The film “Jaws” directed by Stephen Spielberg, based on the novel by Peter Benchely, is a thriller about a great white shark that terrorizes tourists on Amity beach. The opening of a film is important because it sets the tone for the rest of the film, as it creates suspense and tension. It grabs the audience’s attention, and introduces the story. Spielberg executes this perfectly in the opening of Jaws, as he uses different camera angles and shots alongside lighting effects to create atmosphere and tension. Music and sound effects are played in the background as well, which adds to the dramatic visual images created by him. The victim’s feelings and emotions also add intensity and suspense, which Spielberg uses specific dialogue to show. The film’s use of cinematography, misc-en-scene and music works together to beautifully capture the thrill, suspense and terror in a war between a shark and humans.
The film commences with soft, relaxing noises of sharks communicating. This instantly sets the scene as being underwater. As the credits begin, the first note of the famous “Jaws” music plays, indicating that a shark is present. Spielberg does this to alarm the audience, creating fear and suspense. The music then begins to speed up, while the camera moves faster along the reef. The “Jaws” music begins, which sounds like a heartbeat, a symbol of the shark. This creates a sense of fear that something bad is going to happen. Although the shark is not shown, Spielberg forces the audience to imagine what the shark would look like, thus creating more suspense. When the music hits peak intensity, it suddenly changes to the sound of a harmonica, being played on the beach by a teenager. The harmonica is a peaceful and relaxing sound, creating a contrast from the “Jaws” music. The relaxing sound is important for allowing the audience to believe that the danger is gone, giving them relief after being on edge. However, the harmonica is suspiciously too relaxing, as it reminds the audience that danger is still nearby lurking, waiting to strike. The opening minute sets the tone of the film, causing suspense and fear for the audience.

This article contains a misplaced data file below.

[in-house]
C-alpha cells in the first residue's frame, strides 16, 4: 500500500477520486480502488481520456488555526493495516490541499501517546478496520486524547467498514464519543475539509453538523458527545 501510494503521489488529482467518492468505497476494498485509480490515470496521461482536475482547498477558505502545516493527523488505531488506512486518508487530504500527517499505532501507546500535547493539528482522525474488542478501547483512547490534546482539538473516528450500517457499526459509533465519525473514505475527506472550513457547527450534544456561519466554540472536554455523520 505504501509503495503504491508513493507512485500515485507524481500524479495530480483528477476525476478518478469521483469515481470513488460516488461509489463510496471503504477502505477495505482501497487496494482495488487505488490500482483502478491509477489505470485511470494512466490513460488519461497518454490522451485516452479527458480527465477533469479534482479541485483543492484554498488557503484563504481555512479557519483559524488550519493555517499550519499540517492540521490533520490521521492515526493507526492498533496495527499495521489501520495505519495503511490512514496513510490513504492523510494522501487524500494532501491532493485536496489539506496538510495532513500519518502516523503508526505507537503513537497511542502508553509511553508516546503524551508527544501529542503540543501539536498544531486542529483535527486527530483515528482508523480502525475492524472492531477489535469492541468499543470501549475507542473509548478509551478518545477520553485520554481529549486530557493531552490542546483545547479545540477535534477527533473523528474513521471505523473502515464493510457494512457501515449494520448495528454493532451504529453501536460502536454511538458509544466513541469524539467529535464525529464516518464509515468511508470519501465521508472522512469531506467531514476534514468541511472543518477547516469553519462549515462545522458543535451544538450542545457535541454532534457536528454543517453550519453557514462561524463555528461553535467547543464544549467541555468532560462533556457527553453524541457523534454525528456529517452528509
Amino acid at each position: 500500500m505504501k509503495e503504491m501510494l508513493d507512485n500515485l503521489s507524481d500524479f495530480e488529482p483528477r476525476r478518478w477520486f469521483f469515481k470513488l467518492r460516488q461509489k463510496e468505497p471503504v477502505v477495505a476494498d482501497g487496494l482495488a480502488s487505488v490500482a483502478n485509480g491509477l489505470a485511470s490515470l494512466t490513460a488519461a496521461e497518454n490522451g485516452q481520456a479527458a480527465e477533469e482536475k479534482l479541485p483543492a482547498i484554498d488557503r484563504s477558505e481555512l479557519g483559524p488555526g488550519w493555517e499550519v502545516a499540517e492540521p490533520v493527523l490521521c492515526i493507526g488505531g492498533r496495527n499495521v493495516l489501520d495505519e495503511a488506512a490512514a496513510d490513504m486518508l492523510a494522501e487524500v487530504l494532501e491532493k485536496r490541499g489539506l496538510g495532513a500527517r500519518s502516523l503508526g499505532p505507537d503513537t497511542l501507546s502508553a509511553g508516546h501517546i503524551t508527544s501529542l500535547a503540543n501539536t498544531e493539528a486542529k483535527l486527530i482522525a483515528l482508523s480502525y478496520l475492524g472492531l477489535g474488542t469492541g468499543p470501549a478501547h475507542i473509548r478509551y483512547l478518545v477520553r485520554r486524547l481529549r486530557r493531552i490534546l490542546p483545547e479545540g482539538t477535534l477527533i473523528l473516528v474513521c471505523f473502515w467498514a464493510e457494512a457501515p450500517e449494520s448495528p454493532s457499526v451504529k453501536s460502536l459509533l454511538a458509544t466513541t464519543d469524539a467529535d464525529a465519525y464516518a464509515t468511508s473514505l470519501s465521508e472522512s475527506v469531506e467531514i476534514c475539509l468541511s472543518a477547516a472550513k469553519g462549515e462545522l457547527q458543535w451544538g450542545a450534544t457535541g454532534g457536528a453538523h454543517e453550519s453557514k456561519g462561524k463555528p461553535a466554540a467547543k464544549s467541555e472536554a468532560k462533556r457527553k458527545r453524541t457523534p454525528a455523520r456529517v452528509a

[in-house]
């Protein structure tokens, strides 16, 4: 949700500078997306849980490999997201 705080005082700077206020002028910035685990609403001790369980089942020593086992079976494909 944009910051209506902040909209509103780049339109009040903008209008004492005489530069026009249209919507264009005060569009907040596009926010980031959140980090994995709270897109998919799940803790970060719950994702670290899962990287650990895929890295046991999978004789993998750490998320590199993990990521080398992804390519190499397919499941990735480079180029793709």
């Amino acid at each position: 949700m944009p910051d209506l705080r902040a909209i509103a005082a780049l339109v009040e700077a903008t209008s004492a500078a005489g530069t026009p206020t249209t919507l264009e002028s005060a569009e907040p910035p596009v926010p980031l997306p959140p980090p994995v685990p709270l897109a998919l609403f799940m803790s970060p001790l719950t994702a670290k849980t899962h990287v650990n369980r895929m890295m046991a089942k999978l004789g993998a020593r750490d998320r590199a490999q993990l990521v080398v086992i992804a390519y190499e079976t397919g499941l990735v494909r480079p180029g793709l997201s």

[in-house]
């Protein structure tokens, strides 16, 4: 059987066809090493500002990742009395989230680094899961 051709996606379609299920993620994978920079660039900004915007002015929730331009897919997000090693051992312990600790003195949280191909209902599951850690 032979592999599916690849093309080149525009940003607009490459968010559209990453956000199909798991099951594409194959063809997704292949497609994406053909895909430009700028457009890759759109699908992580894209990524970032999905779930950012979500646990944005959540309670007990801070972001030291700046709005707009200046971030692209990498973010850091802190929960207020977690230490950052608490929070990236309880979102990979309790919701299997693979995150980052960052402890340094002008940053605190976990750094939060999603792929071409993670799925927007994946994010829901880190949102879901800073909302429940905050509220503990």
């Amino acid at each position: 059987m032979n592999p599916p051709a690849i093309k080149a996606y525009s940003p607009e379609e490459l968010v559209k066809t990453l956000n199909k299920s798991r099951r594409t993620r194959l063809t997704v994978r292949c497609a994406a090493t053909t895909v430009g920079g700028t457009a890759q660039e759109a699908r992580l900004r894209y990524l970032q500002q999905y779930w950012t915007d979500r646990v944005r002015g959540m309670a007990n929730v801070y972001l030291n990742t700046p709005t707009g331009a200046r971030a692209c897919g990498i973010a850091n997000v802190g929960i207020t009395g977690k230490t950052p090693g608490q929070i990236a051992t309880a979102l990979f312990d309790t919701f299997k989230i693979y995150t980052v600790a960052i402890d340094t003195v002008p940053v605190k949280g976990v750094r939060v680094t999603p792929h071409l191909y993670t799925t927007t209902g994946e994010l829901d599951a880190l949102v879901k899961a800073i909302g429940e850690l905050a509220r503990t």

When the characters are first introduced, they are shown smoking and drinking around a bonfire on the beach. They are relaxed and carefree, causing the audience to become anxious as the teenagers are unaware to the danger that is nearby. This sets the teenagers up as being victims in the film, due to their carefree nature. After all the teenagers are shown, the camera focusus on Chrissie. While everybody else is laughing and chatting away, she is sitting by herself, isolated from the rest of the group. This makes her intriguing, and allows her to instantly stand out to the audience. The sound of happiness and laughter is heard all throughout the scene, foreshadowing that the teenagers are completely oblivious of the horrible events that are about to occur.